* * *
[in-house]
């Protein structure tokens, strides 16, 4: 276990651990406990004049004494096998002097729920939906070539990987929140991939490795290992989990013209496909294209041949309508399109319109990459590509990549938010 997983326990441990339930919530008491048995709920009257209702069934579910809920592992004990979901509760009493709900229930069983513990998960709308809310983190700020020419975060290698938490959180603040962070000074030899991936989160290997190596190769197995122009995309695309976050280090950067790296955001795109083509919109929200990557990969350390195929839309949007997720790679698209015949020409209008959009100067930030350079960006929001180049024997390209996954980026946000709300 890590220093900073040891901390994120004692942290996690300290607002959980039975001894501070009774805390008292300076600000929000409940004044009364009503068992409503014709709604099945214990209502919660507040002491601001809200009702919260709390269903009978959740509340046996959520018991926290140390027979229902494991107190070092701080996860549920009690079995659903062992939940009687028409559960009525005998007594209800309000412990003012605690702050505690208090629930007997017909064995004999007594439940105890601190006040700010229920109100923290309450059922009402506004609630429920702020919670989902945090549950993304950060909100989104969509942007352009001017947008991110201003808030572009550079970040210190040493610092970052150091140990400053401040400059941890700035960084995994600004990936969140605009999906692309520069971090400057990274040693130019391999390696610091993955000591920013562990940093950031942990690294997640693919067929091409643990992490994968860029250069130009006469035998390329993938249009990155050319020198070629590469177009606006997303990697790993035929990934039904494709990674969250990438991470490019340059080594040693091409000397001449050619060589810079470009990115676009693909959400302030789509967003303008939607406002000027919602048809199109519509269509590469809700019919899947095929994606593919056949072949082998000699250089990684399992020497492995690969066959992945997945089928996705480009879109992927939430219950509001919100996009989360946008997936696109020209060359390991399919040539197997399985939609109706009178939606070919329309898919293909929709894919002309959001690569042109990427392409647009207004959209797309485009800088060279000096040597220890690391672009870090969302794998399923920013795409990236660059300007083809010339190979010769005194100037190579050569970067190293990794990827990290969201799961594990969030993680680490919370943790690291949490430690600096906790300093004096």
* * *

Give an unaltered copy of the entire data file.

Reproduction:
[in-house]
């Protein structure tokens, strides 16, 4: 276990651990406990004049004494096998002097729920939906070539990987929140991939490795290992989990013209496909294209041949309508399109319109990459590509990549938010 997983326990441990339930919530008491048995709920009257209702069934579910809920592992004990979901509760009493709900229930069983513990998960709308809310983190700020020419975060290698938490959180603040962070000074030899991936989160290997190596190769197995122009995309695309976050280090950067790296955001795109083509919109929200990557990969350390195929839309949007997720790679698209015949020409209008959009100067930030350079960006929001180049024997390209996954980026946000709300 890590220093900073040891901390994120004692942290996690300290607002959980039975001894501070009774805390008292300076600000929000409940004044009364009503068992409503014709709604099945214990209502919660507040002491601001809200009702919260709390269903009978959740509340046996959520018991926290140390027979229902494991107190070092701080996860549920009690079995659903062992939940009687028409559960009525005998007594209800309000412990003012605690702050505690208090629930007997017909064995004999007594439940105890601190006040700010229920109100923290309450059922009402506004609630429920702020919670989902945090549950993304950060909100989104969509942007352009001017947008991110201003808030572009550079970040210190040493610092970052150091140990400053401040400059941890700035960084995994600004990936969140605009999906692309520069971090400057990274040693130019391999390696610091993955000591920013562990940093950031942990690294997640693919067929091409643990992490994968860029250069130009006469035998390329993938249009990155050319020198070629590469177009606006997303990697790993035929990934039904494709990674969250990438991470490019340059080594040693091409000397001449050619060589810079470009990115676009693909959400302030789509967003303008939607406002000027919602048809199109519509269509590469809700019919899947095929994606593919056949072949082998000699250089990684399992020497492995690969066959992945997945089928996705480009879109992927939430219950509001919100996009989360946008997936696109020209060359390991399919040539197997399985939609109706009178939606070919329309898919293909929709894919002309959001690569042109990427392409647009207004959209797309485009800088060279000096040597220890690391672009870090969302794998399923920013795409990236660059300007083809010339190979010769005194100037190579050569970067190293990794990827990290969201799961594990969030993680680490919370943790690291949490430690600096906790300093004096």